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Offline pirate052Topic starter
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« on: August 26, 2009, 08:17:31 am »
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Close as I can get in dating this ring is the mid 1800, is there any place in the internet or in books that has a good history of make and model things like that.  I have several rings that I have found over the years at the same place.  Frog rings, big and small all sorts of this like this.  So any help would be greatfuly Smiley

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Offline tabdog
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« Reply #1 on: August 26, 2009, 05:22:19 pm »
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Nice ring.

I would suggest an established jeweler.

The ones who have been around for a

while can usually judge to some degree.

An antique dealer may be able to help,

but harder to get them to help you.

Maybe someone else will have some

better info.

Good luck with the ID,

Tabdog

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Offline GoldDigger1950
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« Reply #2 on: August 26, 2009, 05:33:32 pm »
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Opal as a gemstone has shown itself to be a big disappointment because it decomposes in the air. Not always right away but opals need to be stored in water. I found an opal ring which was dated to around 1900 by a jeweler and within two days of digging it, the opal crumbled to bits of shiny stuff. Any reputable dealer will tell you that about opal.

There are a few varieties of opal that don't do that and they're quite valuable. So, if your ring really does date that far back and that is an opal, you have a terrific find there!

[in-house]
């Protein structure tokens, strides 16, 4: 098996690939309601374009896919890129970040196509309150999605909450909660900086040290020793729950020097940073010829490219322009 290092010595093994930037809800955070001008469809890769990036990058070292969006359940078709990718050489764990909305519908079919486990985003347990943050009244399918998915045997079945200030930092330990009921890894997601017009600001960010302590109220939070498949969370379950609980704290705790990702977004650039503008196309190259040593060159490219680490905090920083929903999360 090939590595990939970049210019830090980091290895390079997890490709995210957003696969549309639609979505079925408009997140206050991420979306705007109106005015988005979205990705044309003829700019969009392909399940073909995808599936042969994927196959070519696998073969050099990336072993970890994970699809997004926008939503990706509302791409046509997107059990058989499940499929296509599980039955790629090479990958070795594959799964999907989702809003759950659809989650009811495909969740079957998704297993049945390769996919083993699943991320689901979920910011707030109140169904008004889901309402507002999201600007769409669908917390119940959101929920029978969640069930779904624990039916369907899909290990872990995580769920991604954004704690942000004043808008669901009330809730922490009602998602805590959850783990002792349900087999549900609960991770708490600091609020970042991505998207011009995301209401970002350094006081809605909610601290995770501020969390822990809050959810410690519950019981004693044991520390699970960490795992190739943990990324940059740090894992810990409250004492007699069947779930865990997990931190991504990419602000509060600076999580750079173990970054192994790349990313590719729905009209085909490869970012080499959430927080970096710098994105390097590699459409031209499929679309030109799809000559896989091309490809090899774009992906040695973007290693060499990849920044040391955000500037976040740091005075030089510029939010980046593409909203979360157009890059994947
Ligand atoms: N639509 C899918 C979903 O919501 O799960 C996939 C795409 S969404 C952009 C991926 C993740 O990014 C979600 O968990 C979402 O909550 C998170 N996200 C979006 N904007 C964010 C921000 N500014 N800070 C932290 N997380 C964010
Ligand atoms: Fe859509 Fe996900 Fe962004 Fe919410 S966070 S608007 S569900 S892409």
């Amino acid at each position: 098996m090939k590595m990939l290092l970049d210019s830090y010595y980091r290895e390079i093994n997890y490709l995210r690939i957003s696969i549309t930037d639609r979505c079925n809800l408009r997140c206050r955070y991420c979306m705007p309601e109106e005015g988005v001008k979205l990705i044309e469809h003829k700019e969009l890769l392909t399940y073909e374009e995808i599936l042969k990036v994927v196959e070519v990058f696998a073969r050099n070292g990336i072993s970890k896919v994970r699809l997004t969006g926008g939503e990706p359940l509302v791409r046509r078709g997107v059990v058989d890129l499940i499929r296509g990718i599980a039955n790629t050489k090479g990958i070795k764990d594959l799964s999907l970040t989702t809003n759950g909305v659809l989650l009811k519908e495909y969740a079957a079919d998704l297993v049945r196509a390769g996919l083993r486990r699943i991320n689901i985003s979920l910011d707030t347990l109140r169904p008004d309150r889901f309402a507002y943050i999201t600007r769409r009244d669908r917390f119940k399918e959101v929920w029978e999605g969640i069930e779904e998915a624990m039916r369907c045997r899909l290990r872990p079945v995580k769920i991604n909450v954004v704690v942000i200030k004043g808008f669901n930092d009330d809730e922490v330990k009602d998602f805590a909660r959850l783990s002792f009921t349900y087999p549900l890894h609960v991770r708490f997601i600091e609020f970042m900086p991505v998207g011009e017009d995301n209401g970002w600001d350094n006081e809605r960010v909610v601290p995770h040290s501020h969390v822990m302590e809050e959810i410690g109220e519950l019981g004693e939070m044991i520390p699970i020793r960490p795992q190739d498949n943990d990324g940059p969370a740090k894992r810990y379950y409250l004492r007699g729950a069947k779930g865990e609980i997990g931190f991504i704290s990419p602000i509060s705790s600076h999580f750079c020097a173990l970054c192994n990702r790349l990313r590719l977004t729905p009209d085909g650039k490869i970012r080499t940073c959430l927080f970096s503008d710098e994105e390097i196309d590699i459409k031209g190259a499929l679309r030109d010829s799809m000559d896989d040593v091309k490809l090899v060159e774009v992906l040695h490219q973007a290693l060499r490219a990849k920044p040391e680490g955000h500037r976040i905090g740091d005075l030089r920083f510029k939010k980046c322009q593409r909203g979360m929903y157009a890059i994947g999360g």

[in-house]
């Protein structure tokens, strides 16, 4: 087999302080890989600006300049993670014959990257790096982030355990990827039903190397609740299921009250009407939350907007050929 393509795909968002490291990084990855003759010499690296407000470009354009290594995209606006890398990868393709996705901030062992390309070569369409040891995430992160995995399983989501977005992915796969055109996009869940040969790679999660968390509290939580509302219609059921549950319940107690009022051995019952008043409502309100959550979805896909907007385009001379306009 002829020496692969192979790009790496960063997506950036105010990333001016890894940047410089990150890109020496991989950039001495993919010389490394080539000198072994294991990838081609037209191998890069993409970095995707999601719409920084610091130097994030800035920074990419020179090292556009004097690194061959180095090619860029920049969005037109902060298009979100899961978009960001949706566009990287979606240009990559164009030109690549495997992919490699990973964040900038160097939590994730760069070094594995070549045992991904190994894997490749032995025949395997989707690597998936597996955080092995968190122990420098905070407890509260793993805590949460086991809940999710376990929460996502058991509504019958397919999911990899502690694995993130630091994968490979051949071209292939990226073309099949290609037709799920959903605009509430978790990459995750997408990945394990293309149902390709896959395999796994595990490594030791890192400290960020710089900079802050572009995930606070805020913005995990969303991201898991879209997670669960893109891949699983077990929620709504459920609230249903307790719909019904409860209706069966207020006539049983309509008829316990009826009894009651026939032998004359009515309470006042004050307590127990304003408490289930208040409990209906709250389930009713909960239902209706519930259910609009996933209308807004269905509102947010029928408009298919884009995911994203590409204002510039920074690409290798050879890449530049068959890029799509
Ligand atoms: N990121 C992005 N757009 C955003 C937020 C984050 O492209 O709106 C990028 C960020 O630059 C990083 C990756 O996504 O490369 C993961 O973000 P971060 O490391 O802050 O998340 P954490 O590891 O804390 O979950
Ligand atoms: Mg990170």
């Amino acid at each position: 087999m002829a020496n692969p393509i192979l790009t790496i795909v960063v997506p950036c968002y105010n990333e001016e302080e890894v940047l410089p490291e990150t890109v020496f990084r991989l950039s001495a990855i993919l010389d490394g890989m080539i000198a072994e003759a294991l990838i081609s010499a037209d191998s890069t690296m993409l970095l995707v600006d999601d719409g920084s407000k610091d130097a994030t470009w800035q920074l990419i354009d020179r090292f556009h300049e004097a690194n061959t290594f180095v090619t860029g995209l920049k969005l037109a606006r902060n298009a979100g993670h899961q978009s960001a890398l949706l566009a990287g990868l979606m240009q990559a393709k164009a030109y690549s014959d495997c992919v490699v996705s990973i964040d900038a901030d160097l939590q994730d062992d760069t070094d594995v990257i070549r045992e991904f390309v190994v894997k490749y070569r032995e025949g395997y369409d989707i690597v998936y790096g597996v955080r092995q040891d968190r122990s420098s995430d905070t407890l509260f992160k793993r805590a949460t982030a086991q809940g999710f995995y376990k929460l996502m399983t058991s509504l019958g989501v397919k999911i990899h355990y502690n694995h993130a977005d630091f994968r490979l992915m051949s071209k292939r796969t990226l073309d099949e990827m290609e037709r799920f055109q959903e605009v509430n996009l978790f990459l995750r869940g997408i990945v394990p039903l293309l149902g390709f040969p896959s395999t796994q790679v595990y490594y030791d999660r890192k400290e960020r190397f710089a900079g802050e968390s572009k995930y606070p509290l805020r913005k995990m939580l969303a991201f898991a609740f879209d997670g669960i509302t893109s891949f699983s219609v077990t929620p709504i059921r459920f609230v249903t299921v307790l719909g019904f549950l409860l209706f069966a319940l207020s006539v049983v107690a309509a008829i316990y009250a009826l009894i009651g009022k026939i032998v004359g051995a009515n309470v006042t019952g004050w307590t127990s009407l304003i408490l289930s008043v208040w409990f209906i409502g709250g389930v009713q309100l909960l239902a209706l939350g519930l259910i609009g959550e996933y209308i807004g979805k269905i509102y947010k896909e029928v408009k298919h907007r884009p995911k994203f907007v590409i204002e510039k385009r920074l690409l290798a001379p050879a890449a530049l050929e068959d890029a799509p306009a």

Congratulations either way! Well done.

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It's all about that moment when metal that hasn't seen the light of day for generations frees itself from the soil and presents itself to me.
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Offline pirate052Topic starter
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« Reply #3 on: August 31, 2009, 12:31:44 pm »
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Thanks for the information, be looking into it will let all know what i came up with.

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Offline Christian
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« Reply #4 on: August 31, 2009, 08:46:13 pm »
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I think your guess is pretty good. From what I know this ring should likely be around 1850. If you show us your other ings we will be happy to help to our best.

Regards,

Christian

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« Reply #5 on: September 30, 2009, 03:33:03 pm »
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Opal info:
When cleaning opals, avoid harsh chemicals - Avoid all ultrasonic cleaners and steamers, bleach, chemicals and other jewellery cleaners. You can safely wash solid opal in plain warm water or soapy water - unless your opal is a doublet or triple. The glue that holds the layers together reacts to exposure to water, causing the layers to separate.
Store each piece of opal jewellery in its own padded cloth bag. Opals should not be exposed to high heat, direct sun, bright or hot lights, low humidity vaults and other similar temperature extremes.
Avoid storing in oil or water! - It is a myth that storing an opal in water or oiling it will heal existing cracks. Oil will actually discolour your opal. Opals are porous and absorb liquids so avoid immersion into water or detergents.

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